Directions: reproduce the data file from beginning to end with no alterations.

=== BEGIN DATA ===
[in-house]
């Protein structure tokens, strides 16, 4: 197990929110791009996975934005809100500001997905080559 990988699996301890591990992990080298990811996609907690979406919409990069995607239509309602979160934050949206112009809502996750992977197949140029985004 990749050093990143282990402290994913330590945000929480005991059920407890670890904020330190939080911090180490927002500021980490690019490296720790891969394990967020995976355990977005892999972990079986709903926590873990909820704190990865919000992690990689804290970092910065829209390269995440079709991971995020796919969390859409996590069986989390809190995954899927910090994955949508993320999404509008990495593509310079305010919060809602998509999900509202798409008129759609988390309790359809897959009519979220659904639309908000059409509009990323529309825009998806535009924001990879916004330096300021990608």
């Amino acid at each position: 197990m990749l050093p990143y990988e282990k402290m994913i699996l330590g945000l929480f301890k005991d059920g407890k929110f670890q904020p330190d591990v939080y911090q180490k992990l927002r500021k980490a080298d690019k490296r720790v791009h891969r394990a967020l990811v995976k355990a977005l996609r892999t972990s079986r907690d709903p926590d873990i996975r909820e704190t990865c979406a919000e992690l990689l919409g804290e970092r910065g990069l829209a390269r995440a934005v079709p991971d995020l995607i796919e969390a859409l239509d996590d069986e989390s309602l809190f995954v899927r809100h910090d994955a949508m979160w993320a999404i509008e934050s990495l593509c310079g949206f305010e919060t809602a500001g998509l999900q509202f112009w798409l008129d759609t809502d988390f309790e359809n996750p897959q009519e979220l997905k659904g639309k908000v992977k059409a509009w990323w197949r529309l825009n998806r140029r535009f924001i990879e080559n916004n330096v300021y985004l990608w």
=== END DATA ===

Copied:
[in-house]
């Protein structure tokens, strides 16, 4: 197990929110791009996975934005809100500001997905080559 990988699996301890591990992990080298990811996609907690979406919409990069995607239509309602979160934050949206112009809502996750992977197949140029985004 990749050093990143282990402290994913330590945000929480005991059920407890670890904020330190939080911090180490927002500021980490690019490296720790891969394990967020995976355990977005892999972990079986709903926590873990909820704190990865919000992690990689804290970092910065829209390269995440079709991971995020796919969390859409996590069986989390809190995954899927910090994955949508993320999404509008990495593509310079305010919060809602998509999900509202798409008129759609988390309790359809897959009519979220659904639309908000059409509009990323529309825009998806535009924001990879916004330096300021990608």
């Amino acid at each position: 197990m990749l050093p990143y990988e282990k402290m994913i699996l330590g945000l929480f301890k005991d059920g407890k929110f670890q904020p330190d591990v939080y911090q180490k992990l927002r500021k980490a080298d690019k490296r720790v791009h891969r394990a967020l990811v995976k355990a977005l996609r892999t972990s079986r907690d709903p926590d873990i996975r909820e704190t990865c979406a919000e992690l990689l919409g804290e970092r910065g990069l829209a390269r995440a934005v079709p991971d995020l995607i796919e969390a859409l239509d996590d069986e989390s309602l809190f995954v899927r809100h910090d994955a949508m979160w993320a999404i509008e934050s990495l593509c310079g949206f305010e919060t809602a500001g998509l999900q509202f112009w798409l008129d759609t809502d988390f309790e359809n996750p897959q009519e979220l997905k659904g639309k908000v992977k059409a509009w990323w197949r529309l825009n998806r140029r535009f924001i990879e080559n916004n330096v300021y985004l990608w």